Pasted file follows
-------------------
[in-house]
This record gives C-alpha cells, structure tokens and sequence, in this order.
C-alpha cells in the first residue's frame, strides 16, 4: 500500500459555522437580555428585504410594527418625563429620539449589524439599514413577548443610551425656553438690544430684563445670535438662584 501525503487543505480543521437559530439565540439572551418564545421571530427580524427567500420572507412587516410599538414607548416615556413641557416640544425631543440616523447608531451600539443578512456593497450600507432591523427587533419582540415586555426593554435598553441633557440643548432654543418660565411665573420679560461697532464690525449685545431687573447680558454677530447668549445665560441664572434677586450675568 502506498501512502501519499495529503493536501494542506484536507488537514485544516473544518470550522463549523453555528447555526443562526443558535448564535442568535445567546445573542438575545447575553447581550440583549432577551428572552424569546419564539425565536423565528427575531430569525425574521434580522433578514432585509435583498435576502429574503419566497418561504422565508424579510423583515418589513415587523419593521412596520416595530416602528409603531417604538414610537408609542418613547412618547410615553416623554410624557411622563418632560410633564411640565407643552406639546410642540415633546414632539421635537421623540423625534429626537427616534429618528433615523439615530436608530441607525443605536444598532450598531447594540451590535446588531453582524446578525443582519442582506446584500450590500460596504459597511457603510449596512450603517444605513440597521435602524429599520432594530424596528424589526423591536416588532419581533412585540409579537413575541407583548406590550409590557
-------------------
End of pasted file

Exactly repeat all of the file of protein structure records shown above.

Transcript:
[in-house]
This record gives C-alpha cells, structure tokens and sequence, in this order.
C-alpha cells in the first residue's frame, strides 16, 4: 500500500459555522437580555428585504410594527418625563429620539449589524439599514413577548443610551425656553438690544430684563445670535438662584 501525503487543505480543521437559530439565540439572551418564545421571530427580524427567500420572507412587516410599538414607548416615556413641557416640544425631543440616523447608531451600539443578512456593497450600507432591523427587533419582540415586555426593554435598553441633557440643548432654543418660565411665573420679560461697532464690525449685545431687573447680558454677530447668549445665560441664572434677586450675568 502506498501512502501519499495529503493536501494542506484536507488537514485544516473544518470550522463549523453555528447555526443562526443558535448564535442568535445567546445573542438575545447575553447581550440583549432577551428572552424569546419564539425565536423565528427575531430569525425574521434580522433578514432585509435583498435576502429574503419566497418561504422565508424579510423583515418589513415587523419593521412596520416595530416602528409603531417604538414610537408609542418613547412618547410615553416623554410624557411622563418632560410633564411640565407643552406639546410642540415633546414632539421635537421623540423625534429626537427616534429618528433615523439615530436608530441607525443605536444598532450598531447594540451590535446588531453582524446578525443582519442582506446584500450590500460596504459597511457603510449596512450603517444605513440597521435602524429599520432594530424596528424589526423591536416588532419581533412585540409579537413575541407583548406590550409590557